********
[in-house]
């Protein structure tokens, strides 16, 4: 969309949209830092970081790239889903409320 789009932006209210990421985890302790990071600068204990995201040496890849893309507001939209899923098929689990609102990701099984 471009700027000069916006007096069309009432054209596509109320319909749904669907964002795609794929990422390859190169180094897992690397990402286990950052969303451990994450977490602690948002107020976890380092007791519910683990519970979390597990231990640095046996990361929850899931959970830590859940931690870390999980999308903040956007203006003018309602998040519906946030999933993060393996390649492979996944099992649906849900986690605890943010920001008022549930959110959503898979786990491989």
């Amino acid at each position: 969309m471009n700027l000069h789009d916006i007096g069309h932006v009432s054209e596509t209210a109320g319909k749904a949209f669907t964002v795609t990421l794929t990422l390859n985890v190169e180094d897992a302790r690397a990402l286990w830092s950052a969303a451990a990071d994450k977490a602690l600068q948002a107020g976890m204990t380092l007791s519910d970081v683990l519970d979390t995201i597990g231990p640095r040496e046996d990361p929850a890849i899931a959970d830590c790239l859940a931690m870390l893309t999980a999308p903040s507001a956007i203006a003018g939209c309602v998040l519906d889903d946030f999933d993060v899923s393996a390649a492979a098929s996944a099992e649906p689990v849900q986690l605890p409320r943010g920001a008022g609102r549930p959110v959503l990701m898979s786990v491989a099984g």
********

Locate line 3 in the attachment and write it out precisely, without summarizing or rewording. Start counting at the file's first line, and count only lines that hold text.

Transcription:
């Amino acid at each position: 969309m471009n700027l000069h789009d916006i007096g069309h932006v009432s054209e596509t209210a109320g319909k749904a949209f669907t964002v795609t990421l794929t990422l390859n985890v190169e180094d897992a302790r690397a990402l286990w830092s950052a969303a451990a990071d994450k977490a602690l600068q948002a107020g976890m204990t380092l007791s519910d970081v683990l519970d979390t995201i597990g231990p640095r040496e046996d990361p929850a890849i899931a959970d830590c790239l859940a931690m870390l893309t999980a999308p903040s507001a956007i203006a003018g939209c309602v998040l519906d889903d946030f999933d993060v899923s393996a390649a492979a098929s996944a099992e649906p689990v849900q986690l605890p409320r943010g920001a008022g609102r549930p959110v959503l990701m898979s786990v491989a099984g």